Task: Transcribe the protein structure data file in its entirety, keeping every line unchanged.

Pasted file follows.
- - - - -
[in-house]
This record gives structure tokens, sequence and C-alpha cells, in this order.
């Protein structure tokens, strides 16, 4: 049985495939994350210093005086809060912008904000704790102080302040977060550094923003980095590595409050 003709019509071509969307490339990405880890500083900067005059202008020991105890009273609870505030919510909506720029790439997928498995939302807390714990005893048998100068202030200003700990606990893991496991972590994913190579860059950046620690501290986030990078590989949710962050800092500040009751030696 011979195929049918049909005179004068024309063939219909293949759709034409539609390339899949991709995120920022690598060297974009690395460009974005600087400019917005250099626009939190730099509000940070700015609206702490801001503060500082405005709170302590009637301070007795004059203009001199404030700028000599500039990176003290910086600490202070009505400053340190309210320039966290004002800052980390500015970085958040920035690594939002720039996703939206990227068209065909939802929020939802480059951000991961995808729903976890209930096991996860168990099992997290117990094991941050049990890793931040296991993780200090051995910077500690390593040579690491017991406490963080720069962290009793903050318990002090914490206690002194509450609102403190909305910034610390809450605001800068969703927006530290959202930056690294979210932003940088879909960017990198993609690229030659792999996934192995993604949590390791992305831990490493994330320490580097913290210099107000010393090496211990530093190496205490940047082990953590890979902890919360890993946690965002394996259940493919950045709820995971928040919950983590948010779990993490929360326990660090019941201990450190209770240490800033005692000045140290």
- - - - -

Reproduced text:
[in-house]
This record gives structure tokens, sequence and C-alpha cells, in this order.
């Protein structure tokens, strides 16, 4: 049985495939994350210093005086809060912008904000704790102080302040977060550094923003980095590595409050 003709019509071509969307490339990405880890500083900067005059202008020991105890009273609870505030919510909506720029790439997928498995939302807390714990005893048998100068202030200003700990606990893991496991972590994913190579860059950046620690501290986030990078590989949710962050800092500040009751030696 011979195929049918049909005179004068024309063939219909293949759709034409539609390339899949991709995120920022690598060297974009690395460009974005600087400019917005250099626009939190730099509000940070700015609206702490801001503060500082405005709170302590009637301070007795004059203009001199404030700028000599500039990176003290910086600490202070009505400053340190309210320039966290004002800052980390500015970085958040920035690594939002720039996703939206990227068209065909939802929020939802480059951000991961995808729903976890209930096991996860168990099992997290117990094991941050049990890793931040296991993780200090051995910077500690390593040579690491017991406490963080720069962290009793903050318990002090914490206690002194509450609102403190909305910034610390809450605001800068969703927006530290959202930056690294979210932003940088879909960017990198993609690229030659792999996934192995993604949590390791992305831990490493994330320490580097913290210099107000010393090496211990530093190496205490940047082990953590890979902890919360890993946690965002394996259940493919950045709820995971928040919950983590948010779990993490929360326990660090019941201990450190209770240490800033005692000045140290």